A couple of days ago we returned from a superb vacation: eight days on the big island of Hawai'i. It's an enormous blessing to visit that island paradise--and we've done it four times. My parents own a time-share condominium on the west side of the island, in Kailua-Kona, which they travel to every wintertime, and when budgets, schedules, and frequent-flier miles have allowed, we've visited them out there for a week or so in January (our previous trips have been in 1998, 2001, and 2005). By this time, we've gotten to know the island pretty well--though there are still parts of it we've never visited, and parts we'd love to get back to, if ever the opportunity for such a trip may fall into our hands again. The last time we went I summed up some of my thoughts and recommendations this way:

[The island of Hawai'i] is a gorgeous and still relatively simple place. People drive slow (the roads are two-lane, and often not good), the shopping options are limited, and you either conform to the environment or head back to Honolulu (or the mainland). Sure, I'm painting with a broad brush here: there are plenty of pricey resorts all over the island, and they deliver food and entertainment and services with all the speed and efficiency that one might expect from a complex tourist economy....And yet the socio-economic stakes are still pretty small. Head up from the coastline, into the forests that cover the hillsides, and you've got farmers and ranchers and fishermen living day to day, ex-hippies and local Hawaiians rubbing shoulders with long-time Japanese immigrants and various European refugees, any one of which you're likely to bump into on the beach or at the one big Costco up the road where most everyone shops at least once a month or so. It's a remarkable place, possibly the most multicultural non-urban environment I've ever encountered, and one in every way inviting to people who are looking for a vacation that will allow them to step off the road and find their own pace for a while, rather than rush even faster to get it all in.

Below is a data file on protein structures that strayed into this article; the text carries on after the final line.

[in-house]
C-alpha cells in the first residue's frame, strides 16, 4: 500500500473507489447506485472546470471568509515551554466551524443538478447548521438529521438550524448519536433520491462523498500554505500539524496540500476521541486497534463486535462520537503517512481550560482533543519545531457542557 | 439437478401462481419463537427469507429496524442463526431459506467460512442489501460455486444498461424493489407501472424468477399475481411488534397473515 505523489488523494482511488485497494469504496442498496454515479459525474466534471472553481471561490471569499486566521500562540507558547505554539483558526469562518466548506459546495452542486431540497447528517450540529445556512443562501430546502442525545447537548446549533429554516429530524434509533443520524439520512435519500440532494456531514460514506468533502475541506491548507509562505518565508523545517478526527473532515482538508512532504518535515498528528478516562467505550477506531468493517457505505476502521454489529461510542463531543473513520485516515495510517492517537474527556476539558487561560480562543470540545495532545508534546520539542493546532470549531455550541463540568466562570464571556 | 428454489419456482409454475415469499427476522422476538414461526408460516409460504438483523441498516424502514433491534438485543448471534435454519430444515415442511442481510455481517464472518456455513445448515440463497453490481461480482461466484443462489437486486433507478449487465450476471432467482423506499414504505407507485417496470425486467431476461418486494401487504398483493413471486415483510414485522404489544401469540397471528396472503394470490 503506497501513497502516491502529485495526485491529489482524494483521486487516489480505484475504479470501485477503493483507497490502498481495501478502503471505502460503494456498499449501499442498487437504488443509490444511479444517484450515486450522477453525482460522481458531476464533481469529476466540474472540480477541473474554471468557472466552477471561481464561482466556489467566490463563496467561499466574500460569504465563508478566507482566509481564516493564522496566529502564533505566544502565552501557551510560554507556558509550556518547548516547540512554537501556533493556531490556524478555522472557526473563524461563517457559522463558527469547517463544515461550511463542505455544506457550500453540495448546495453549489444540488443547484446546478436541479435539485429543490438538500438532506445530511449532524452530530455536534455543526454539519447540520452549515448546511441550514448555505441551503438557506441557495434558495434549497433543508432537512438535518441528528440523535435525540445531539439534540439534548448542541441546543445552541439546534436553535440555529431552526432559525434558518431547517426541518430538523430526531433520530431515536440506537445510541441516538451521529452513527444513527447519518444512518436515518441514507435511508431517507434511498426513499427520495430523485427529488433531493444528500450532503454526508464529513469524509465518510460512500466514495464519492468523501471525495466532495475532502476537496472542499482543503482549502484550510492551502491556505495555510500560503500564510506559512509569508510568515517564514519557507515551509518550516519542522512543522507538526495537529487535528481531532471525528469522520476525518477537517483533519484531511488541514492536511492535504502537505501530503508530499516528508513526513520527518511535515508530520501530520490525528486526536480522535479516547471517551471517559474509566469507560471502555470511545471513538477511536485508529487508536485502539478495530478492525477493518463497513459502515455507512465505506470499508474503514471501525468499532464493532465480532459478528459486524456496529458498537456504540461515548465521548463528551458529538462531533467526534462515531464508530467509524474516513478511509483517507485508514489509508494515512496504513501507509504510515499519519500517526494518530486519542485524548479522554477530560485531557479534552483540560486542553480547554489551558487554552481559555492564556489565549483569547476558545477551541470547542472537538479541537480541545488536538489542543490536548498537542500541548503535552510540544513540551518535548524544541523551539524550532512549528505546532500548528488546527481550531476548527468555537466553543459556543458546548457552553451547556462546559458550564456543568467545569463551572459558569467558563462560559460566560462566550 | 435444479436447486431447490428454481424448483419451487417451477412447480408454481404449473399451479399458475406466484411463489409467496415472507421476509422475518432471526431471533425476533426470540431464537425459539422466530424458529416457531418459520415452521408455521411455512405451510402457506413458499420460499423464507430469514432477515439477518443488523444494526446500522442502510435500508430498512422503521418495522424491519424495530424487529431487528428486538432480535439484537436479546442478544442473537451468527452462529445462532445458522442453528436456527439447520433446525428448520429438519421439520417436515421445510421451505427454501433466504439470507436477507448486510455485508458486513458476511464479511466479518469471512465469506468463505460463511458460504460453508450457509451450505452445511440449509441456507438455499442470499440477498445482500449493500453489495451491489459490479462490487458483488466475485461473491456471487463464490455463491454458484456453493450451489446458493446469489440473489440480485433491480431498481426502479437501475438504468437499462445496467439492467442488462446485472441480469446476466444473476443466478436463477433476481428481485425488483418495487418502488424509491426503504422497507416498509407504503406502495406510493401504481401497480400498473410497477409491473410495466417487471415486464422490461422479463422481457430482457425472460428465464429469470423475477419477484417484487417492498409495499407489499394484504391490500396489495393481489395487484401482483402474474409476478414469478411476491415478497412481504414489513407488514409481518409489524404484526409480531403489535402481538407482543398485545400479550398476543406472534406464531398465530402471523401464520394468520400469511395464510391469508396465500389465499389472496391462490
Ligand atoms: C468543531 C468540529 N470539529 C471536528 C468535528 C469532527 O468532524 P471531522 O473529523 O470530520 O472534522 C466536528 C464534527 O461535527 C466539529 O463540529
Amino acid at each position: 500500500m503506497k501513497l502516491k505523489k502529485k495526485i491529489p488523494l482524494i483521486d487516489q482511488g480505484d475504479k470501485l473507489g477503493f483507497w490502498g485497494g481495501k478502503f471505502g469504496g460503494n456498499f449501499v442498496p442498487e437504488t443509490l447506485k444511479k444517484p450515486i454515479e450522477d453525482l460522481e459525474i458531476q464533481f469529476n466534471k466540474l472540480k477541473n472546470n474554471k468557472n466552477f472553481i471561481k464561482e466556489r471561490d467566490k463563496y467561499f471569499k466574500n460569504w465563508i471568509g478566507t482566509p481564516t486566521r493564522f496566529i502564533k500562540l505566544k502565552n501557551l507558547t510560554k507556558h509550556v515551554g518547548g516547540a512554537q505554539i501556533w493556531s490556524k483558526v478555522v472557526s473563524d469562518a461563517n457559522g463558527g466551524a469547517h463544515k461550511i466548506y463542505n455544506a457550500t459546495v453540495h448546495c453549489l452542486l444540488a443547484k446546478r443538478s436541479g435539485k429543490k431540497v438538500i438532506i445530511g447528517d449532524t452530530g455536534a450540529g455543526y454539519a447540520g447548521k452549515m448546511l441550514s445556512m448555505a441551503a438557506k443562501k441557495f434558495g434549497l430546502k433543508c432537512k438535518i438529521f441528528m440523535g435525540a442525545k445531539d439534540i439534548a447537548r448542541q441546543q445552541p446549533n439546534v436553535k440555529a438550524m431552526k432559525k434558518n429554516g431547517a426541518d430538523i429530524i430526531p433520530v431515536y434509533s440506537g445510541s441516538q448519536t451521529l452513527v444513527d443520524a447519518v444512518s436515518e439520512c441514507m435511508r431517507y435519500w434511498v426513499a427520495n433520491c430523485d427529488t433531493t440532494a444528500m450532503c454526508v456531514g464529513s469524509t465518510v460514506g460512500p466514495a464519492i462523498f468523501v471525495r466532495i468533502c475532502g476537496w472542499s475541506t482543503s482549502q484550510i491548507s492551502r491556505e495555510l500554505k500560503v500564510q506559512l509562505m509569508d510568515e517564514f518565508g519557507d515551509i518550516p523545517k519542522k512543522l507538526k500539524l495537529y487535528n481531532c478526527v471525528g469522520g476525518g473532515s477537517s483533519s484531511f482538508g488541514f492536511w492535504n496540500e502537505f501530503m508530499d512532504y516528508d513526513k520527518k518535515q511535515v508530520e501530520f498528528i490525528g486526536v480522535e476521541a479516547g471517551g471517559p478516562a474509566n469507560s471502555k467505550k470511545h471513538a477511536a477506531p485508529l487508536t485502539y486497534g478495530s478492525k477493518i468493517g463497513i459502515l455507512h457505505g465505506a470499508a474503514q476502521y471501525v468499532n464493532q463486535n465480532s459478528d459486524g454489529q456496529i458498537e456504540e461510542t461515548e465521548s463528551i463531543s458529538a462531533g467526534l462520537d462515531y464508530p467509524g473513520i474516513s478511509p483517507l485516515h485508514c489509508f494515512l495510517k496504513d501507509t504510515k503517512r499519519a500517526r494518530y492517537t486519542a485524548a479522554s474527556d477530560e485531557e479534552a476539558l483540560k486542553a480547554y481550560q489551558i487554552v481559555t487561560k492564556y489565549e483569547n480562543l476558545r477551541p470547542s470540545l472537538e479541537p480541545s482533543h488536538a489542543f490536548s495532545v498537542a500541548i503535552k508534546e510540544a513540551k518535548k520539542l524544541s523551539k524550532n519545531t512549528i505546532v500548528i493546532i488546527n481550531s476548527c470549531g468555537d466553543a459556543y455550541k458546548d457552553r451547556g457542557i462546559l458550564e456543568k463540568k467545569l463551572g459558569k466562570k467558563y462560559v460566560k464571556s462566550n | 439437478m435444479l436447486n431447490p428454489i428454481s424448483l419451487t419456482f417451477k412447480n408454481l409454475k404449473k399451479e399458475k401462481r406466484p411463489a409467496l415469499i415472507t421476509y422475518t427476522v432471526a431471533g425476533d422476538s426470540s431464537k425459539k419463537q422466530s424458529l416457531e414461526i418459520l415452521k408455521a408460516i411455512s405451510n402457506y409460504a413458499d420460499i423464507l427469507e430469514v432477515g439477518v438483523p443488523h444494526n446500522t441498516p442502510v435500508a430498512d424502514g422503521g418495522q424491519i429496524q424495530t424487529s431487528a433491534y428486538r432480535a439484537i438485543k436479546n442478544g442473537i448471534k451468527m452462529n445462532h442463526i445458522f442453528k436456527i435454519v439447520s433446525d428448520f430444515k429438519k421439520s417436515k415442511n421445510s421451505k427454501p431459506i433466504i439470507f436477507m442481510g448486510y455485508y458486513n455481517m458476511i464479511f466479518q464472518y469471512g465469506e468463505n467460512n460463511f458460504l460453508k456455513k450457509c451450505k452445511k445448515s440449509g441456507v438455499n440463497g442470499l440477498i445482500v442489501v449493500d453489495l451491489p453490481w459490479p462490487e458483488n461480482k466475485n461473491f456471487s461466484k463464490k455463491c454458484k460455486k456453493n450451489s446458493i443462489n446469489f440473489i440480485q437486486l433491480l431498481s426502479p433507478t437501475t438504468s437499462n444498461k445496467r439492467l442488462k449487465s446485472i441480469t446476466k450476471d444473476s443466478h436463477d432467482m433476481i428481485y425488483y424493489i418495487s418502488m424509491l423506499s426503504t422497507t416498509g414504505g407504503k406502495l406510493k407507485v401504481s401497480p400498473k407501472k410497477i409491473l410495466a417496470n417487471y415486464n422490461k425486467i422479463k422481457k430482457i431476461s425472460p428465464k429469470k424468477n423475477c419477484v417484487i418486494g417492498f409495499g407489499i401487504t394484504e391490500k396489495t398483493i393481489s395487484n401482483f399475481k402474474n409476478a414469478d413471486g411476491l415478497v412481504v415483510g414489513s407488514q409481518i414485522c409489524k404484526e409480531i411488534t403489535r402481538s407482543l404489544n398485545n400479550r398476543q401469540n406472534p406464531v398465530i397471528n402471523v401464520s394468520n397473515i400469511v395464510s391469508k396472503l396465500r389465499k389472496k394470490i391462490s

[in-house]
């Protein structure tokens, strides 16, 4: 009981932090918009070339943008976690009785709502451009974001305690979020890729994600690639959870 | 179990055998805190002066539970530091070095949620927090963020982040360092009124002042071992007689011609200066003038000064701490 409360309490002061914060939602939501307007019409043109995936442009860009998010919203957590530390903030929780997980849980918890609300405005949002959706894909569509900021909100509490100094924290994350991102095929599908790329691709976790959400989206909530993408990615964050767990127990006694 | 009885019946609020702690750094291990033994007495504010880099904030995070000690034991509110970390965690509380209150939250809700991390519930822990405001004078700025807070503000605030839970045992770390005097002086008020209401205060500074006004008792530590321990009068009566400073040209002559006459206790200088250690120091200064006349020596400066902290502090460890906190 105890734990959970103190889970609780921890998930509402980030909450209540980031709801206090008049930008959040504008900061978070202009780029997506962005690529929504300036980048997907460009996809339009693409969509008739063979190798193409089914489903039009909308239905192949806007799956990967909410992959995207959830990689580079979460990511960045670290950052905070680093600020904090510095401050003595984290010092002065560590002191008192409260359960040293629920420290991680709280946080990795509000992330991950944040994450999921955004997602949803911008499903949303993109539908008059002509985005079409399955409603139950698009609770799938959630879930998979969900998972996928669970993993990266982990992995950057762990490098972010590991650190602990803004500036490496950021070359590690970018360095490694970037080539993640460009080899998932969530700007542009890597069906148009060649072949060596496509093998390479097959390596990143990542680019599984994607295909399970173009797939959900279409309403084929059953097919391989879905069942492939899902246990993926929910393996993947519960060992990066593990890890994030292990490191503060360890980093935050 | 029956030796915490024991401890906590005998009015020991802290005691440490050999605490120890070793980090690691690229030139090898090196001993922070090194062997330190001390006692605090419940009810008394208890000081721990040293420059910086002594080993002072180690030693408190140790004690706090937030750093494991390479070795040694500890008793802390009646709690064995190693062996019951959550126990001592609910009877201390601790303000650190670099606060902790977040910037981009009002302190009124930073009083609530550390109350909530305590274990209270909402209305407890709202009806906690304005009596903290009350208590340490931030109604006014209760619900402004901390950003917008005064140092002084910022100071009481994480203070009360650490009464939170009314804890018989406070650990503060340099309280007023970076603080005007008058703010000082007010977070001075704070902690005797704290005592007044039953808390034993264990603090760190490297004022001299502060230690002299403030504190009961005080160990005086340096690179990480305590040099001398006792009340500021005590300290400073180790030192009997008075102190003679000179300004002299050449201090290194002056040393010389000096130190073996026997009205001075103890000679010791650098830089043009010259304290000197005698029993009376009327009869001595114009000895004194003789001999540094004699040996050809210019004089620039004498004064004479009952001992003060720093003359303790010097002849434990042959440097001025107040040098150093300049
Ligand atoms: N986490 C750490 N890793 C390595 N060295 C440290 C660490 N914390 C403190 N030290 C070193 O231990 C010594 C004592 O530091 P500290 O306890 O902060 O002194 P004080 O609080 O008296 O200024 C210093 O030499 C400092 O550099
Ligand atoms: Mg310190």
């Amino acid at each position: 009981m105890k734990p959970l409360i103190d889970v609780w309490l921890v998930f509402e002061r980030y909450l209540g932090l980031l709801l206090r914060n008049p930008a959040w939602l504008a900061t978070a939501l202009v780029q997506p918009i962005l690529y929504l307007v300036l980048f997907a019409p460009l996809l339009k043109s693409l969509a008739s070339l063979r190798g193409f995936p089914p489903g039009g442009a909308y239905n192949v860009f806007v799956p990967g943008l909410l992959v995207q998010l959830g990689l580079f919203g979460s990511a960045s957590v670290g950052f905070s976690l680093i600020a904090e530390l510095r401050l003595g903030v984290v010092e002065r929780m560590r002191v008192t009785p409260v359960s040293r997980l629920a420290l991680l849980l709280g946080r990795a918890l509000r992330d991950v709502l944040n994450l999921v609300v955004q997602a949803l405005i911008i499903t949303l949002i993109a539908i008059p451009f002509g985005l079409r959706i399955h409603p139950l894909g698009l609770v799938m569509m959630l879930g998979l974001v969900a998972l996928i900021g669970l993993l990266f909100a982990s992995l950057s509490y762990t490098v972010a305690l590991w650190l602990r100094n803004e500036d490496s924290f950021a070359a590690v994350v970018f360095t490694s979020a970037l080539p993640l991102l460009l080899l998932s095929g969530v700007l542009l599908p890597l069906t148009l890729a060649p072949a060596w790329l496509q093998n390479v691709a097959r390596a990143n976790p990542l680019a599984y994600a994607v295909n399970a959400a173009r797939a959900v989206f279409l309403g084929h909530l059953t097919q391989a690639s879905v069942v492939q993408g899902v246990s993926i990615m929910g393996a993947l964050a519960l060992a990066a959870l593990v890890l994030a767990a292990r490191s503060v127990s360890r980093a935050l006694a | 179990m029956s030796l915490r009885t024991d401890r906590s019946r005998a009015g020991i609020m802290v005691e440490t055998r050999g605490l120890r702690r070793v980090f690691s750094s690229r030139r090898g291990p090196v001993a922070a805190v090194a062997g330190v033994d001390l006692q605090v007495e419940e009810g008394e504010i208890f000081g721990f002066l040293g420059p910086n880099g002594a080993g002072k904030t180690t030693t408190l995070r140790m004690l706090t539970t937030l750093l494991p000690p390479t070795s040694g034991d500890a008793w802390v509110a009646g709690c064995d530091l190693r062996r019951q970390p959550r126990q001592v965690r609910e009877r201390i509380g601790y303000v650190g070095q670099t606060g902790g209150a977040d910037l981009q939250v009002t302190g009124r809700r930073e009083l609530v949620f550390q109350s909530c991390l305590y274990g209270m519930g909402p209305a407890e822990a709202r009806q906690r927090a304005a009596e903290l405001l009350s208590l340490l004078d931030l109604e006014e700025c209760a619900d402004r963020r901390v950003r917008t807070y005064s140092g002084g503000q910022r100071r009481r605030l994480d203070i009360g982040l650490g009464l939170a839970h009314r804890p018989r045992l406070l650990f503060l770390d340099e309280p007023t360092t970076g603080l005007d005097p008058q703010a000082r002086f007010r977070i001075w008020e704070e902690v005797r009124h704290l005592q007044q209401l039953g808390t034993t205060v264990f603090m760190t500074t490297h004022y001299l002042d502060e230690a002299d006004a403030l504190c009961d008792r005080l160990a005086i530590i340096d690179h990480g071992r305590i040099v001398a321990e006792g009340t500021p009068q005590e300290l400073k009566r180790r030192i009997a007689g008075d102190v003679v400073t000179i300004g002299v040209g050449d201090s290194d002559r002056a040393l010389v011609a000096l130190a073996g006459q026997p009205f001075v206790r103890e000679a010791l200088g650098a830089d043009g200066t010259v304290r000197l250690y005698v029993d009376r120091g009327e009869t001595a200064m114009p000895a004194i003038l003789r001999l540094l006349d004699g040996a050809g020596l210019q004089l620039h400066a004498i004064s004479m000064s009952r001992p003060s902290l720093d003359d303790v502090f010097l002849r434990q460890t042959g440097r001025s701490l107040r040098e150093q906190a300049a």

In other words, though lacking the urban amenities of bigger and pricier vacation locales, it's the perfect location for wanna-be slacker-localists like ourselves. As proof, some photographic evidence: